Flooded Strand
Island
Plains
Polluted Delta
Tundra
Volcanic Island

Creatures (6)
Monastery Mentor
Snapcaster Mage

Spells (34)
Brainstorm
Counterspell
Force of Will
Ponder
Portent
Predict
Supreme Verdict
Swords to Plowshares
Terminus
Unexpectedly Absent
Jace, the Mind Sculptor
Sideboard (15)
Disenchant
Ethersworn Canonist
Flusterstorm
Izzet Staticaster
Pyroblast
Surgical Extraction
Vendilion Clique

Various configurations of the deck have been putting on very consistent results online, and it’s impossible to ignore at this point. I’ve spent a good chunk of time this week lurking in various Legacy streams, and this deck is everywhere. The deck takes some getting used to pilot, so don’t just try to play it just like you did Miracles (hint: Portent can target your opponent too to put their dead draws on top of their deck). It’s still unclear which deck configuration is correct, but most of them seem pretty solid. If you can’t get someone who can competently pilot it to test against, I’d at least recommend watching some of the good players stream some matches. Like Anuraag Das, who did a sweet podcast this week on “Miracles” and the banning of Top.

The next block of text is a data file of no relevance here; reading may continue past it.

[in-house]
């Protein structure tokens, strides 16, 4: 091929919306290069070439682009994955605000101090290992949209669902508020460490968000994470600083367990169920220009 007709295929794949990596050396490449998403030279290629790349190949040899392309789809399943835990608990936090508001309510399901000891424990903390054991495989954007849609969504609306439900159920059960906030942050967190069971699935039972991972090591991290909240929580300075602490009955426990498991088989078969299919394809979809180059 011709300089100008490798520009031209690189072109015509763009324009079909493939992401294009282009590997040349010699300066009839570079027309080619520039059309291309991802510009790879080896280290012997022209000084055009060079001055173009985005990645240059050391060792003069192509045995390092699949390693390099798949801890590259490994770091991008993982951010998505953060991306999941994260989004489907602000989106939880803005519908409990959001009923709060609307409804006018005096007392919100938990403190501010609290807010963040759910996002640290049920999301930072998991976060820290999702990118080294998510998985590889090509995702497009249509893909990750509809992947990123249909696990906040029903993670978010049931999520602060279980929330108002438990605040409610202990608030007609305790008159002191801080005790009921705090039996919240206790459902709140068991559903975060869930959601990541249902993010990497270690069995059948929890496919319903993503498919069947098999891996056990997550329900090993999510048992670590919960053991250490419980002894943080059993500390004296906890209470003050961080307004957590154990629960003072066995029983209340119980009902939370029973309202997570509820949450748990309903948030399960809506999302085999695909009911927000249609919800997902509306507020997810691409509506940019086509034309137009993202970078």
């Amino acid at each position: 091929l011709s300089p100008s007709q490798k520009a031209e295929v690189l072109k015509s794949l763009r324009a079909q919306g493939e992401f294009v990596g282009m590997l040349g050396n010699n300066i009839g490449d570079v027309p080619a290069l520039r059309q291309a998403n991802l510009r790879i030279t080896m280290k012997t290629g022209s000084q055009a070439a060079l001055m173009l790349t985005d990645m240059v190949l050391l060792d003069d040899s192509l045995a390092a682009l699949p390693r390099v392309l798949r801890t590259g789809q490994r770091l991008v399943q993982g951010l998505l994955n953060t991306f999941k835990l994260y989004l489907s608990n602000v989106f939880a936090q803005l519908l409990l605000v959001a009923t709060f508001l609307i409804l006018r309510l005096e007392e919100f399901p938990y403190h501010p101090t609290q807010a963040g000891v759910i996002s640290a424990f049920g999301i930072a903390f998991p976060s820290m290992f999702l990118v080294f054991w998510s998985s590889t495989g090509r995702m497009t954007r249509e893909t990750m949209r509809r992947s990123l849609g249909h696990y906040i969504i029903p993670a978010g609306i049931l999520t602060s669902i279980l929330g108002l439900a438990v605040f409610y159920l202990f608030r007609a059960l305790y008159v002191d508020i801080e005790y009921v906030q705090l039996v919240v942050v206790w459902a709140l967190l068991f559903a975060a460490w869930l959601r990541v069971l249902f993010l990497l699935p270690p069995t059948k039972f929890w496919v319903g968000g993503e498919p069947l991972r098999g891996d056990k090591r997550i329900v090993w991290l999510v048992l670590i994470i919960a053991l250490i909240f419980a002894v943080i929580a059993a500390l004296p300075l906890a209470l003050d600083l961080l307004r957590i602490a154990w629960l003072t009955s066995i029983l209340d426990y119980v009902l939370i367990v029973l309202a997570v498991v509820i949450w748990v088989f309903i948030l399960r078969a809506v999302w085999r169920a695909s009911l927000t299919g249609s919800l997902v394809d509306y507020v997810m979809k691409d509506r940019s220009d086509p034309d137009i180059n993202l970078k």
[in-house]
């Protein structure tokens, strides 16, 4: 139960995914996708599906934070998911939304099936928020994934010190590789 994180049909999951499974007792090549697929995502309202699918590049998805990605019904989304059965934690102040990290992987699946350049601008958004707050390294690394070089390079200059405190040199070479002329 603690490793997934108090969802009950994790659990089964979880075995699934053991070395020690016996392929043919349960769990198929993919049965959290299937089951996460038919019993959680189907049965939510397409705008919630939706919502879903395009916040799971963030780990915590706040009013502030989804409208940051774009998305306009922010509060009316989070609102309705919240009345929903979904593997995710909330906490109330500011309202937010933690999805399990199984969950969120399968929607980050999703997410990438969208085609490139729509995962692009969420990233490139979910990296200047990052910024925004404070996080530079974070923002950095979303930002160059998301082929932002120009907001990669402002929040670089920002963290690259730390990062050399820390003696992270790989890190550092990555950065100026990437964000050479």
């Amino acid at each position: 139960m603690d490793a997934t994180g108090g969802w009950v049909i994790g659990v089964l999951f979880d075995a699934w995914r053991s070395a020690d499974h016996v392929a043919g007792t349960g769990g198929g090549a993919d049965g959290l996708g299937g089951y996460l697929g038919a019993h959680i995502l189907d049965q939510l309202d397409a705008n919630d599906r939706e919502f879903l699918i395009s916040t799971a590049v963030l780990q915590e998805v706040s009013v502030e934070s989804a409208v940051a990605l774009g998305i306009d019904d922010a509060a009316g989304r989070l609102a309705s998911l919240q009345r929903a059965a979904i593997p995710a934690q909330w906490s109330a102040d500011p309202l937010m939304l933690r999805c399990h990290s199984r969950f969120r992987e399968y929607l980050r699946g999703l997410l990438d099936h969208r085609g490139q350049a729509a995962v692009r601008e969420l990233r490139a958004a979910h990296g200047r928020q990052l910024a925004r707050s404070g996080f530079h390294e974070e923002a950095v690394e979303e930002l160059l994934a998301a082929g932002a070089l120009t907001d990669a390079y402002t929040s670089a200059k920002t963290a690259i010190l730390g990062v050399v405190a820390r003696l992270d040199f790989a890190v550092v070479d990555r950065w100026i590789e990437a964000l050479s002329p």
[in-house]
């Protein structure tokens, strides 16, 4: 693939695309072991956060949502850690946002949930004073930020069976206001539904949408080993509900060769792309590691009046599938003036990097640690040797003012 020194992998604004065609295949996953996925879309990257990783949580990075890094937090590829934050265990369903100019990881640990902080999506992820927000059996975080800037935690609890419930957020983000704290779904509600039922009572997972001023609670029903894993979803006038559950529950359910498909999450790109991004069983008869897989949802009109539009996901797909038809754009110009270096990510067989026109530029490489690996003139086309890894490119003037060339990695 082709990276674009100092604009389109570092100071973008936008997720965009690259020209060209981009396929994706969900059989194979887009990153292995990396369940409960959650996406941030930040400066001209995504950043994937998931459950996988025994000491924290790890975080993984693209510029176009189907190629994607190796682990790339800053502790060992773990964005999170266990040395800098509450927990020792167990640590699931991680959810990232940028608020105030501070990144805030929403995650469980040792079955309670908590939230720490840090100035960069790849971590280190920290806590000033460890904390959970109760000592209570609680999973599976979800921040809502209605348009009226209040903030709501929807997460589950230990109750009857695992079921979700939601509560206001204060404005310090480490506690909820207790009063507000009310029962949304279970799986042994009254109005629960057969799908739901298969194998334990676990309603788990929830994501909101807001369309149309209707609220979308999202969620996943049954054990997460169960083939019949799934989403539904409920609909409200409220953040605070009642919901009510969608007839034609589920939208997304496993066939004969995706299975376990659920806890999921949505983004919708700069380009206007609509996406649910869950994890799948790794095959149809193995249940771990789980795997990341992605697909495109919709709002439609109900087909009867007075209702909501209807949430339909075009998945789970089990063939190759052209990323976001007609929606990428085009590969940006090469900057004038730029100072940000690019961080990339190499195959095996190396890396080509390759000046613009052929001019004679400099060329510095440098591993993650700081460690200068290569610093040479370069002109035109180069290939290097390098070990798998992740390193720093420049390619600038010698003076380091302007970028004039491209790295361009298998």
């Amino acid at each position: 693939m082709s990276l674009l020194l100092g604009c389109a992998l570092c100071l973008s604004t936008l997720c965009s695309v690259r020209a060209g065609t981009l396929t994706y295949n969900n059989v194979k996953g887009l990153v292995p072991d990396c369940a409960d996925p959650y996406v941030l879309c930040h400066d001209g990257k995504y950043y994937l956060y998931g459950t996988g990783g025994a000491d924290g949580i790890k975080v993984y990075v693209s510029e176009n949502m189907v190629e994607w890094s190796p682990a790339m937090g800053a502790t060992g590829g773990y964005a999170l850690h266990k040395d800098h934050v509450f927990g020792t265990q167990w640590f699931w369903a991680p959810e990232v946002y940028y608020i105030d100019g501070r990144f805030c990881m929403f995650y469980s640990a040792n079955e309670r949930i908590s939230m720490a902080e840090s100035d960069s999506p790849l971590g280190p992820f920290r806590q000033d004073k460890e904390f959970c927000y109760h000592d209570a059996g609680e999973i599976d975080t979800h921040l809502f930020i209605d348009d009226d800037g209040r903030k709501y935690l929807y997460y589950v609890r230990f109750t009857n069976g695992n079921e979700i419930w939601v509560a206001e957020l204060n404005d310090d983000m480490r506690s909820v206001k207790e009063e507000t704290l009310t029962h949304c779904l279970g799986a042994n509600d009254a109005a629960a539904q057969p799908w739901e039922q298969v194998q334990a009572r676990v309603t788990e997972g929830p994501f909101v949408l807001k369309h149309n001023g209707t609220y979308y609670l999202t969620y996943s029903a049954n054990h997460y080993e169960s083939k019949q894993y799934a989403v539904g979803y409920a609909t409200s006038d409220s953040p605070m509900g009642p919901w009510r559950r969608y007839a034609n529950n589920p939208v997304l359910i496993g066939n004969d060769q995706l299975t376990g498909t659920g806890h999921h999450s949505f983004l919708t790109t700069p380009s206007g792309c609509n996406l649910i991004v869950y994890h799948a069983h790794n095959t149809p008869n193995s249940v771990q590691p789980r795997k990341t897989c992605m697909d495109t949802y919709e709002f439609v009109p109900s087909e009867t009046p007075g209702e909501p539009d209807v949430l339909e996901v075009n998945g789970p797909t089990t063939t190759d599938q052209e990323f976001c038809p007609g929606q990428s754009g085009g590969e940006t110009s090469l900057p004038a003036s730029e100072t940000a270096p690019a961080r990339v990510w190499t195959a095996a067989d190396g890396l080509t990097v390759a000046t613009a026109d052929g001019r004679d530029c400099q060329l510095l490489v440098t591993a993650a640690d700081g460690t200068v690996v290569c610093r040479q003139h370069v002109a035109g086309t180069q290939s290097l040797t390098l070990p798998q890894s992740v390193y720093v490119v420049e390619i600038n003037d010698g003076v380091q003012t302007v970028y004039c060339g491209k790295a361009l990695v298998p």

I still think that D&T is somewhat poorly positioned, but I do expect the deck to be out in force nevertheless. The community is really torn on what direction to take the deck. Bahra and I have been trying 3 color builds, and he went 21-4 across 5 league with this.

3-Color Chalice D&T

Lands (24)
Cavern of Souls
Flooded Strand
Karakas
Plains
Plateau
Rishadan Port
Wasteland
Windswept Heath

Creatures (23)
Flickerwisp
Magus of the Moon
Mirran Crusader
Mother of Runes
Palace Jailer
Phyrexian Revoker
Pia and Kiran Nalaar
Recruiter of the Guard
Stoneforge Mystic
Thalia, Guardian of Thraben

Spells (13)
Dismember
Aether Vial
Batterskull
Chalice of the Void
Sword of Fire and Ice
Umezawa’s Jitte
Sideboard (15)
Containment Priest
Cunning Sparkmage
Ethersworn Canonist
Faerie Macabre
Mindbreak Trap
Orzhov Pontiff
Palace Jailer
Surgical Extraction
Sword of War and Peace